All named graphs in a message must have blank graph names. Messages are identified a URI that content-addresses the normalized dataset.


ul:Dataset

A ul:Dataset is an integrated dataset over some number of ul:Message datasets.

ul:Dataset rdf:type rdfs:Class . ul:Dataset rdfs:subClassOf prov:Collection .

A ul:Dataset is identified by a URI that content-addresses the dataset in normalized N-Quads form.

A ul:Dataset differs from a ul:Message in the following ways:

  • A ul:Dataset is always ground.

  • A ul:Dataset has an empty default graph.

  • A ul:Dataset contains RDF graphs, while a ul:Message may contain queries that are generalized RDF graphs.

  • The named graphs in a ul:Dataset have URI graph names, while the named graphs in a ul:Message have blank graph names.


ul:Graph

A ul:Graph is an RDF graph.

ul:Graph rdf:type rdfs:Class .
ul:Graph rdfs:subClassOf prov:Collection .

This class mainly exists to have a well-typed range for the ul:satisfies property. Like queries, graphs are a subclass of PROV Collections and implicitly have a prov:hadMember relation to each of their constituent rdf:Statement quads. Unlike queries, graphs do not need an explicit type. The default graph of a ul:Message is always implied to have an rdf:type of ul:Graph.


ul:Query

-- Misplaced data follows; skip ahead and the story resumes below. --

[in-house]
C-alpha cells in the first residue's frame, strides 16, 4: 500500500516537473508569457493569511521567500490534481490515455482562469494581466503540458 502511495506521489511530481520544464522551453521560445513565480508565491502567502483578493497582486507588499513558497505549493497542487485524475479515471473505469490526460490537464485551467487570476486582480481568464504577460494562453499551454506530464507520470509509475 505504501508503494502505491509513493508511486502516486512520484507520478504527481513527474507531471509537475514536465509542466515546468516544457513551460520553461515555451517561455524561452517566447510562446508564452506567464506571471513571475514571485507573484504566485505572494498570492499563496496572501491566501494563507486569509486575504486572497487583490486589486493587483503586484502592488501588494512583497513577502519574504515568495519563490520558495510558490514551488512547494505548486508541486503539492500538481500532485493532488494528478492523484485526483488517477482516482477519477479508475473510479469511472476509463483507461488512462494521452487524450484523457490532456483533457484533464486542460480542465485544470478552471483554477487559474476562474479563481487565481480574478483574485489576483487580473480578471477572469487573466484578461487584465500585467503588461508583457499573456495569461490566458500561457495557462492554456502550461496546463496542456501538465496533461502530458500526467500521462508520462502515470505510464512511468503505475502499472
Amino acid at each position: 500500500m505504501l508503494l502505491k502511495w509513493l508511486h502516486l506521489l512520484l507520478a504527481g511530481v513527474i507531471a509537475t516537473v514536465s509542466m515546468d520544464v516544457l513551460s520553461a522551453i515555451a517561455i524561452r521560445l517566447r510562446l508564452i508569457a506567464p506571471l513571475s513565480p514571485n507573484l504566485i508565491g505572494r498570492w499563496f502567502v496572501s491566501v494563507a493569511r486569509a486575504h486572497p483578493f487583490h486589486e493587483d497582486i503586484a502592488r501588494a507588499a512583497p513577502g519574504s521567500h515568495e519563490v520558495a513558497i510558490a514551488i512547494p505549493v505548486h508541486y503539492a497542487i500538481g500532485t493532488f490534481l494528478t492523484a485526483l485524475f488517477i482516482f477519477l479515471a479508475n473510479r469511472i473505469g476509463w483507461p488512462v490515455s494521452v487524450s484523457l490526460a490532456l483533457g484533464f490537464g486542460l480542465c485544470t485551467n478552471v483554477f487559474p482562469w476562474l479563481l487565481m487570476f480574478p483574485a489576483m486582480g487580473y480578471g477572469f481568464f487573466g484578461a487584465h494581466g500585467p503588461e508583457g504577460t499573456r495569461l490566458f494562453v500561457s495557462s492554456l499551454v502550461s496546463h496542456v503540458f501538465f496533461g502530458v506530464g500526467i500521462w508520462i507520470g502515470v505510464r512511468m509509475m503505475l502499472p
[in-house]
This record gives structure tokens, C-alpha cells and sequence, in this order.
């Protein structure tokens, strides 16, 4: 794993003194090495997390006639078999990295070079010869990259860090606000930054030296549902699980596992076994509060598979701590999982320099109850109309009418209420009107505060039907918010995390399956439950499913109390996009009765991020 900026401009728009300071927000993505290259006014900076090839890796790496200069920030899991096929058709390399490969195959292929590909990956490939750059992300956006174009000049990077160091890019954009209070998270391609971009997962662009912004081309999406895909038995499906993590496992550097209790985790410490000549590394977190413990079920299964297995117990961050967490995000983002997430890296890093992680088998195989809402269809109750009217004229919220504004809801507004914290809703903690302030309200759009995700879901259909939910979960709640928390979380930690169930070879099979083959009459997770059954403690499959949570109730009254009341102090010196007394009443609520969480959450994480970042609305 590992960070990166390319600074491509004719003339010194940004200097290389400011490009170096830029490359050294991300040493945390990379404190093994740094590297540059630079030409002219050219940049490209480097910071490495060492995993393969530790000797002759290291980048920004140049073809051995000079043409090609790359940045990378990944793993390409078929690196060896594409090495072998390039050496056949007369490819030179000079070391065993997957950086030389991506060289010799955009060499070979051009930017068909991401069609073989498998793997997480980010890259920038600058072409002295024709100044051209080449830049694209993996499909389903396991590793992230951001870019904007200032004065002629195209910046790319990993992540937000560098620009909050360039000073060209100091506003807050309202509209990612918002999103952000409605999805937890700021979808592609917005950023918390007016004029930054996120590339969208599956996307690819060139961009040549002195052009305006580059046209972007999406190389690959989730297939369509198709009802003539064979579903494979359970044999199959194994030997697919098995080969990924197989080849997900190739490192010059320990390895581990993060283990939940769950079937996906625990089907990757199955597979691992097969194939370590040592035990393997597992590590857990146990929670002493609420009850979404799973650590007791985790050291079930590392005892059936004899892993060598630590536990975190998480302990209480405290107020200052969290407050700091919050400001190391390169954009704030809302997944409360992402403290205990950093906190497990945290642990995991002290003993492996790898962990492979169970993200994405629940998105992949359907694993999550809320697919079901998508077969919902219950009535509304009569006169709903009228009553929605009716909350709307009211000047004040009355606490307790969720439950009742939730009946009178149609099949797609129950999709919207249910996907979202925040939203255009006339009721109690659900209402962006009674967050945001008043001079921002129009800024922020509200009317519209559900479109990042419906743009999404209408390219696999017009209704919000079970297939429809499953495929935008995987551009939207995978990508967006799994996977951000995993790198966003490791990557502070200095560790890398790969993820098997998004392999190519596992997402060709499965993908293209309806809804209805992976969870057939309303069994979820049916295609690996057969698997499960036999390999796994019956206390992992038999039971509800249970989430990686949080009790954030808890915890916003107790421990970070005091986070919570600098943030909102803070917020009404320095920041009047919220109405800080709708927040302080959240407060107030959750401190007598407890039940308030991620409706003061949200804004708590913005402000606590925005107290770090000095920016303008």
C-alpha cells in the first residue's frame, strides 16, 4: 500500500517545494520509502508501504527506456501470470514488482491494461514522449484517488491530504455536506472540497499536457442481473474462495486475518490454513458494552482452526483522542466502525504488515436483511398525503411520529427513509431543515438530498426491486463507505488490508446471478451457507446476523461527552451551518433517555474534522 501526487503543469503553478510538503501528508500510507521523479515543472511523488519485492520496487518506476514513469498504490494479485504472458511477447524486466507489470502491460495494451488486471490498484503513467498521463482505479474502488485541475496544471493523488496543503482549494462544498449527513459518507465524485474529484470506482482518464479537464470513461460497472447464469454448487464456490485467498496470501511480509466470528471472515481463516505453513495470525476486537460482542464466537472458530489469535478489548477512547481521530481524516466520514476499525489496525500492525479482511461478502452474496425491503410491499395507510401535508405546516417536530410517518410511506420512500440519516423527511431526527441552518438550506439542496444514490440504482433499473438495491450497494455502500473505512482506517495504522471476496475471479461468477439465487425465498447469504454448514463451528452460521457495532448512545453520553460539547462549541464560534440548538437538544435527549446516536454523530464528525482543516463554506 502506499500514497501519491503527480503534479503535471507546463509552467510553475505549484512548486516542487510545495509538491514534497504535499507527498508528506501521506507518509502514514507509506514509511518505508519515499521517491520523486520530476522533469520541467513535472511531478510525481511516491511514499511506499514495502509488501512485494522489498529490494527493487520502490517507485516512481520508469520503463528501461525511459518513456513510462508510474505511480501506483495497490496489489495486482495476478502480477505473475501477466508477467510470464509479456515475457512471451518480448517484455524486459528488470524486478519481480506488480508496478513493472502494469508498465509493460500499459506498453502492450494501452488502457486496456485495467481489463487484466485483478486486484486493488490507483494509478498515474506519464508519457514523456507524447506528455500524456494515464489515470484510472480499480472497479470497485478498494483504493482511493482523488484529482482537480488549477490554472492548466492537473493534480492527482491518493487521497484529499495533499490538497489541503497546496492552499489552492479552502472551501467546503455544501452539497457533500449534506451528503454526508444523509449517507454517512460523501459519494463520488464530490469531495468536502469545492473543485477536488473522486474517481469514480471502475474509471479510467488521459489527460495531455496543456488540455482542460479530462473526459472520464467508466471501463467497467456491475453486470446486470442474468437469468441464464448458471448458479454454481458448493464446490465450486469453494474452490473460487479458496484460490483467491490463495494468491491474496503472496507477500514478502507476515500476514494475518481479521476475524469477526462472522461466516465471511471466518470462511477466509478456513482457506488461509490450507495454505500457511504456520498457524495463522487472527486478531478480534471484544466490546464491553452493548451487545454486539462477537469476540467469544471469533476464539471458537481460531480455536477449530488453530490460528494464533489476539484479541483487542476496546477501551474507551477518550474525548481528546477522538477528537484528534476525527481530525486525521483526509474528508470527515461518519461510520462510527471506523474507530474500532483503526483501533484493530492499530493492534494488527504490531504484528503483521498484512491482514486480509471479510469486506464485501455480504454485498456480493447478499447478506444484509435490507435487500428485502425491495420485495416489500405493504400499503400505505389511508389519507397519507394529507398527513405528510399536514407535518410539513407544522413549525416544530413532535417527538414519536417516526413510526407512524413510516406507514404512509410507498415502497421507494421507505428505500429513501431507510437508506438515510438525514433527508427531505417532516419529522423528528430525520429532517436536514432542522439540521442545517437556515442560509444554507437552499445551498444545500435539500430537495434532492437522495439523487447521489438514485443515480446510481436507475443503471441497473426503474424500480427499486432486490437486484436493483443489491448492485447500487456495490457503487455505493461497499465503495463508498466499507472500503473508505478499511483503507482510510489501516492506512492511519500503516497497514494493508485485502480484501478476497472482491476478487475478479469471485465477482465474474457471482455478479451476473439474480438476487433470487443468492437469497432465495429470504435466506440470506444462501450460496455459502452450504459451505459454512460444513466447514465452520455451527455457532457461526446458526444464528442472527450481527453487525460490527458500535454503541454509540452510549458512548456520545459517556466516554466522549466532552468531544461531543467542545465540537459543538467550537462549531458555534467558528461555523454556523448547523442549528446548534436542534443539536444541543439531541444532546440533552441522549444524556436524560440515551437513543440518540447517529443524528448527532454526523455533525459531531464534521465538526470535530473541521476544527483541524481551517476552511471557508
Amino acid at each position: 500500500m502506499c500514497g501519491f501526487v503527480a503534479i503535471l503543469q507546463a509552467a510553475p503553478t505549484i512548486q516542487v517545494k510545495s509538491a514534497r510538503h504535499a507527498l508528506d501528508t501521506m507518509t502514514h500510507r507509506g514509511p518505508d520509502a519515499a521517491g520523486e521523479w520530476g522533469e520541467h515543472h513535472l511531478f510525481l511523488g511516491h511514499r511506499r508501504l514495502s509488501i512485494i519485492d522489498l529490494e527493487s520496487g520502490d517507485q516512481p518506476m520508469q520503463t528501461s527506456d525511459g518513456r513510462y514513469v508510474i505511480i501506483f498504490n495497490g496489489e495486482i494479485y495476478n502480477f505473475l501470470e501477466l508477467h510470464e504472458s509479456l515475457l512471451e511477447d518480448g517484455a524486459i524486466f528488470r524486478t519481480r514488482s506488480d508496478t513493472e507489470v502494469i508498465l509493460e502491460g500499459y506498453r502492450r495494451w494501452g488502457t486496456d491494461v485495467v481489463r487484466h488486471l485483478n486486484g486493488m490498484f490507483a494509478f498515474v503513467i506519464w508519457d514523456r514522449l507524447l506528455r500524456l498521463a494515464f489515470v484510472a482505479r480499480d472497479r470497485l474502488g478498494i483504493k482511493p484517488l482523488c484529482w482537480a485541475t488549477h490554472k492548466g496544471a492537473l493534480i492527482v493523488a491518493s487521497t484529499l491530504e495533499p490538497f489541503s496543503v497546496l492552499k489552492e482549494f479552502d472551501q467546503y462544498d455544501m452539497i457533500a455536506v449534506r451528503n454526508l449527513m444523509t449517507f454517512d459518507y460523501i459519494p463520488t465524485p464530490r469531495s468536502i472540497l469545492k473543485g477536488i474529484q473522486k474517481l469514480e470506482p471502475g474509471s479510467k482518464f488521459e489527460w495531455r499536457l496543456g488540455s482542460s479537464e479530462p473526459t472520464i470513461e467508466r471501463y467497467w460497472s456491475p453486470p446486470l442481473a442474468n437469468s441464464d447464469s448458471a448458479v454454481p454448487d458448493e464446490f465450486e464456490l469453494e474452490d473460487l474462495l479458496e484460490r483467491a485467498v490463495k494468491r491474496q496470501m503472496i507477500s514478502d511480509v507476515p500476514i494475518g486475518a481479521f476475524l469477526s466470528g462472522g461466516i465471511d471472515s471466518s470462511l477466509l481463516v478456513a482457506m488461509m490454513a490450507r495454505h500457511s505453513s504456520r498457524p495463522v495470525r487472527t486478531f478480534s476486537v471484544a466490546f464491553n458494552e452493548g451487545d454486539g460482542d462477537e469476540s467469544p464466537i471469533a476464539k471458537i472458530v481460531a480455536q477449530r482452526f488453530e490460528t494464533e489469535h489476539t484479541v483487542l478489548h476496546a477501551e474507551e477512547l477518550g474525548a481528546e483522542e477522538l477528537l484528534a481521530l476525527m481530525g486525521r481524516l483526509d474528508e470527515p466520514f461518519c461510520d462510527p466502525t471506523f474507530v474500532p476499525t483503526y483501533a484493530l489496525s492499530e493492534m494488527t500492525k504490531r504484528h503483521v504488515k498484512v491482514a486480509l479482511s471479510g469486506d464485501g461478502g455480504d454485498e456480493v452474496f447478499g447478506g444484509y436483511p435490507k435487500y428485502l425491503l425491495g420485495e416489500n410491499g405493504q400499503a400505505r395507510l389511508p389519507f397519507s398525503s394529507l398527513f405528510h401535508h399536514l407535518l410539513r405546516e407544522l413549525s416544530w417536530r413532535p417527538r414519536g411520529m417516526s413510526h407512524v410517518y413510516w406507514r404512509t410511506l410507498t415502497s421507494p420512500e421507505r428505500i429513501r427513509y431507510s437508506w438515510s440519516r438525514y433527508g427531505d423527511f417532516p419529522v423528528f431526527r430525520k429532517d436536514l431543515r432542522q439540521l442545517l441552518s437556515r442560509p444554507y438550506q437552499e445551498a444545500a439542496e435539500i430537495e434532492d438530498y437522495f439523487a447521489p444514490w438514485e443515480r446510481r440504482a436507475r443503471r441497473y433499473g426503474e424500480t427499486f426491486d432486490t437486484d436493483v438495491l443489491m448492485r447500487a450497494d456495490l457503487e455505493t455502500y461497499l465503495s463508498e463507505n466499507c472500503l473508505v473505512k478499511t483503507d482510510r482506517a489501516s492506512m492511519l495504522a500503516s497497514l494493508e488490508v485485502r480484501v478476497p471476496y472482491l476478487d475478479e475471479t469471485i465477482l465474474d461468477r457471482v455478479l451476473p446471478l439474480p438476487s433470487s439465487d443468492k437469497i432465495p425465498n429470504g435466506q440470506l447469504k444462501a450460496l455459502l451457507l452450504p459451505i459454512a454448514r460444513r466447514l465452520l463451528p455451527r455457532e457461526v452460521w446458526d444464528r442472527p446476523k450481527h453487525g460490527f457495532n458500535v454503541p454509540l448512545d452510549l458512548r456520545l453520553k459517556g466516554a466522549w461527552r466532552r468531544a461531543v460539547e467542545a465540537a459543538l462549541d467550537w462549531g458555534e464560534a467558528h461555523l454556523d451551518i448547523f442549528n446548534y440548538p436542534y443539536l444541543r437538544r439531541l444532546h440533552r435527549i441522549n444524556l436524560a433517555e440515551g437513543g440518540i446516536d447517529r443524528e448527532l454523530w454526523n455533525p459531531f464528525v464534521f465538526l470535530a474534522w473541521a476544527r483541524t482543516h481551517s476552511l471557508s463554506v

A ul:Query is an RDF graph expressing a query in the Underlay.

ul:Query rdf:type rdfs:Class .
ul:Query rdfs:subClassOf prov:Collection .

Queries must be explicitly typed in messages. Named graphs are assumed to be of type ul:Graph unless given an rdf:type of ul:Query.

Queries are identified a URI that content-addresses the normalized dataset. Queries are a subclass of PROV Collections and implicitly have a prov:hadMember relation to each of their constituent rdf:Statement quads


ul:satisfies

The ul:satisfies property expresses resolution of a ul:Query by a ul:Graph.

ul:satisfies rdf:type rdfs:Property .
ul:satisfies rdfs:domain ul:Graph .
ul:satisfies rdfs:range ul:Query .

A query may be resolved by an arbitrary number of unique satisfying graphs. In other words, a message may include multiple graphs satisfying the same query, so long as no two of those graphs are isomorphic.


ul:index

The ul:index property relates a ul:Query to the blank nodes over which it is indexed. These blank nodes are referred to as the query’s index set, and they constrain the number and kind of graphs that may satisfy it in any particular message.

ul:index rdf:type rdfs:Property .
ul:index rdfs:domain ul:Query .
ul:index rdfs:range rdf:Resource .

Each graph that ul:satisfies a query must differ in at least one of the variables in the index set. In other words, in any one message, no two graphs satisfying the same query can have the same value for all of the variables in the query’s index set.

By default, a ul:Query is assumed to have an empty index set, which places no constraint on the graphs that may satisfy it.


Example Queries

These examples are written in JSON-LD and elide the following context object:

{
  "@vocab": "http://schema.org/",
  "xsd":    "http://www.w3.org/2001/XMLSchema#",